Transmitting Traditions-informally

Transmitting Traditions-informally
Ajji vandane-a tribute to the actual "Argumentative Indian"




My grandma was an argumentative woman (she used the correct kannada word for it "Nyaya-adoodu" i.e. playing at debate), she passed on this characteristic to my dad, who, I've realised belatedly, must have passed it on to me too.

She had third grade schooling, but not third rate schooling, especially from sources outside the four walls of the mud brick schoolhouse in a small town in South India. Other than real life, that great teacher, her other source was the local "kirtankaar" Dyavappaia & his performances of bhajans, kirtans, pravachanas, & marathon oral serializations of the Mahabharata & Ramayana. The stories were & are a typical feature of traditional India, and would be performed by the "kirtankaar" for a crowd of devotees, & other audience, and would go on for months on end.

How do I know all this? Obviously the first reason is because she told me, and the second reason is because she became for us, a "kirtankaar", and brought it all to life, for me & my siblings/cousins when we were growing children, between the ages of about 4 and 16.

When grandma, or ajji as we called her, was around, the routine was set. We would come back from school, throw away our heavy school bags, eat quickly & directly head out to play.

Back at sundown, we knew exactly what to do. One of us would rush into her little room, with its own intriguing smells of haldi, elaichi, amrutanjan balm; all emanating from a small table & a few old trunks & suitcases beside her bed. We then stand there, nudging each other, & whispering, till we either shook her awake, or she heard us.

She would then wake up from her afternoon nap, and the journey would begin.




Her stories would always start with "So , what kind of story would you like to hear ? Saamaajik, or Pouranik ?"

Knowing that the Saamaajik ones were simple "realistic" stories, with ordinary people doing ordinary things, being nice in an ordinary way, we'd all chorus together "Pouranik, ajji! You know that!". We wanted tall tales with glorious deeds, valiant heroes, baad villians, & lots of mayhem, magic & maaya thrown in.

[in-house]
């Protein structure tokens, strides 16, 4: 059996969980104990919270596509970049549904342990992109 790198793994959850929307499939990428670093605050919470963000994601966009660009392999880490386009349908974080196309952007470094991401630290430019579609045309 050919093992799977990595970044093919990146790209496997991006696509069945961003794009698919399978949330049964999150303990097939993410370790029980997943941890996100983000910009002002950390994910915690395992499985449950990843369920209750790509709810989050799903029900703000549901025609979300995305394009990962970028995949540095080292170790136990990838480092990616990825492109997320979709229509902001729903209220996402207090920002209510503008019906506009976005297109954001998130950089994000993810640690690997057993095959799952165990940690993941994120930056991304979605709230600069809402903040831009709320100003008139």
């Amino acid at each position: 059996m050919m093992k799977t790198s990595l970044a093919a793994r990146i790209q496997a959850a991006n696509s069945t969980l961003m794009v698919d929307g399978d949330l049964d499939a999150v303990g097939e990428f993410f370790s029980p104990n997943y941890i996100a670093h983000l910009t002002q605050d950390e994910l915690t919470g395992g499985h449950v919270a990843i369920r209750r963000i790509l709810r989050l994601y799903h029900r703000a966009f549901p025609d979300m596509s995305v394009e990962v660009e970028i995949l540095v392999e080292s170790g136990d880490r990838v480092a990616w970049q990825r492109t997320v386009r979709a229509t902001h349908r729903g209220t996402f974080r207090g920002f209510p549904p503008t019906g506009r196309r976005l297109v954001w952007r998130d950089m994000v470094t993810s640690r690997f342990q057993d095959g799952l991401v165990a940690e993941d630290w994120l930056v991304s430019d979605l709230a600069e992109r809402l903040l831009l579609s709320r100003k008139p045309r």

"Hmm…let me see…do you want something from Mahabharata? from Ramayana? or from other Puranas?"

By the time we were 10 or 11 years old, we had already had the benefit of more than one detailed rendition of the Ramayana & Mahabharata.

She used to spend about six months a year with us, living a few thousand miles away in the north, spending the remaining back at "home" taking care of business too important to tell us kids. We overheard words like "40 acres", "moneylender! I'll teach him!", "co-operative bank", "You guys! Can't get anything right! Ok I'll be there soon" etc, but didn't think much of it.

Each time she came, story time would start afresh, a new world of exciting possibilities. Before moving on to other "trivial" stories, We'd get her to start the Mahabharata right from the beginning. "One day, vyaasa rishi called Ganapati…."

It's not that we forgot the basic story, but every time we "did" the Mahabharata, we'd be assured of getting one more fresh story, one more fresh way of looking at something in the story. She could skilfully take us thru the loops of stories embedded inside the main thread, and sometimes even more stories embedded inside the secondary ones.

"But ajji, why was this guy born as a daitya"?

And we would sit back, assured that we'd have a fully fleshed story of the daitya's past life, full with how he got powerful, got drunk with his power, and full of this "garva" or pride would transgress his dharma, earning the curse of his present birth as daitya. Reflecting back now, I'm amazed as to how I've ended up reducing the power of the stories to such a basic plotline, whereas the stories were full of life with real characters we could identify with. Therein, I guess, lies the difference between narrating a story, & a third person describing this narration!

The Mahabharata narration would easily span 2 months, give or take a few weeks. And she would still be saying, "You know what? Dyavappaiya had another story to explain this, if only your poor grandma could remember!" Sometimes the elusive story would occur to her as we were skipping & trotting along with her to the local "Hanuman mandir", a small shrine carved out of a stone block, & placed under a tree. The walk to this tree would be about half an hour, and would be a highlight every shanivaar (saturday). "Let's go meet "hanumappa!", she'd say, and we'd join up, knowing that we'd get extra access to the "prasada" sweets, away from mother's watchful eyes.